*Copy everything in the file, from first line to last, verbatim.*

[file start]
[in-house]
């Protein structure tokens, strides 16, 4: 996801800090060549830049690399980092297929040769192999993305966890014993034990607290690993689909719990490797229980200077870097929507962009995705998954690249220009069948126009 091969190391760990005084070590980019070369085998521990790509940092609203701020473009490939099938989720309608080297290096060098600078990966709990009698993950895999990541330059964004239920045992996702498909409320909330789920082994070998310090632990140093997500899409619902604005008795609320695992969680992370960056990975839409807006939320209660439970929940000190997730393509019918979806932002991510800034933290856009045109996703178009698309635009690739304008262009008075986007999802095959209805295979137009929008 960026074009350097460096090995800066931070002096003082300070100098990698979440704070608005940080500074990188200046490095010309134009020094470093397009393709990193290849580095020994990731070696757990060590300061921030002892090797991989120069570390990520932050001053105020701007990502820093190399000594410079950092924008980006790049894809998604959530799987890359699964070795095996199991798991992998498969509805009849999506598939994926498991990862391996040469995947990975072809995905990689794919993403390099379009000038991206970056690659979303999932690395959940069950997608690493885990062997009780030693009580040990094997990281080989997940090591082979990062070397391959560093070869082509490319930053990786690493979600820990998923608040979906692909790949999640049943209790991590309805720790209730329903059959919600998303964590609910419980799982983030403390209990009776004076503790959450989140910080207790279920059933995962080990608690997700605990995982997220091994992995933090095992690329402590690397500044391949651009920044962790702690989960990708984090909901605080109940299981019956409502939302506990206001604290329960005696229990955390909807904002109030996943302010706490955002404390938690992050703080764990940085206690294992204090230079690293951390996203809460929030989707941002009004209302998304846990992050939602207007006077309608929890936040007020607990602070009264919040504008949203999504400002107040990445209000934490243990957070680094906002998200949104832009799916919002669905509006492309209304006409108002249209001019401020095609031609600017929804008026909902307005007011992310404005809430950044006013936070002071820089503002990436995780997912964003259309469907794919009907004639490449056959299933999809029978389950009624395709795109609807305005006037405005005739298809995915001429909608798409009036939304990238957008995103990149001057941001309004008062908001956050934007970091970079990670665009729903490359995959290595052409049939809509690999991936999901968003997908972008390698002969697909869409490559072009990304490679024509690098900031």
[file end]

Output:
[in-house]
């Protein structure tokens, strides 16, 4: 996801800090060549830049690399980092297929040769192999993305966890014993034990607290690993689909719990490797229980200077870097929507962009995705998954690249220009069948126009 091969190391760990005084070590980019070369085998521990790509940092609203701020473009490939099938989720309608080297290096060098600078990966709990009698993950895999990541330059964004239920045992996702498909409320909330789920082994070998310090632990140093997500899409619902604005008795609320695992969680992370960056990975839409807006939320209660439970929940000190997730393509019918979806932002991510800034933290856009045109996703178009698309635009690739304008262009008075986007999802095959209805295979137009929008 960026074009350097460096090995800066931070002096003082300070100098990698979440704070608005940080500074990188200046490095010309134009020094470093397009393709990193290849580095020994990731070696757990060590300061921030002892090797991989120069570390990520932050001053105020701007990502820093190399000594410079950092924008980006790049894809998604959530799987890359699964070795095996199991798991992998498969509805009849999506598939994926498991990862391996040469995947990975072809995905990689794919993403390099379009000038991206970056690659979303999932690395959940069950997608690493885990062997009780030693009580040990094997990281080989997940090591082979990062070397391959560093070869082509490319930053990786690493979600820990998923608040979906692909790949999640049943209790991590309805720790209730329903059959919600998303964590609910419980799982983030403390209990009776004076503790959450989140910080207790279920059933995962080990608690997700605990995982997220091994992995933090095992690329402590690397500044391949651009920044962790702690989960990708984090909901605080109940299981019956409502939302506990206001604290329960005696229990955390909807904002109030996943302010706490955002404390938690992050703080764990940085206690294992204090230079690293951390996203809460929030989707941002009004209302998304846990992050939602207007006077309608929890936040007020607990602070009264919040504008949203999504400002107040990445209000934490243990957070680094906002998200949104832009799916919002669905509006492309209304006409108002249209001019401020095609031609600017929804008026909902307005007011992310404005809430950044006013936070002071820089503002990436995780997912964003259309469907794919009907004639490449056959299933999809029978389950009624395709795109609807305005006037405005005739298809995915001429909608798409009036939304990238957008995103990149001057941001309004008062908001956050934007970091970079990670665009729903490359995959290595052409049939809509690999991936999901968003997908972008390698002969697909869409490559072009990304490679024509690098900031």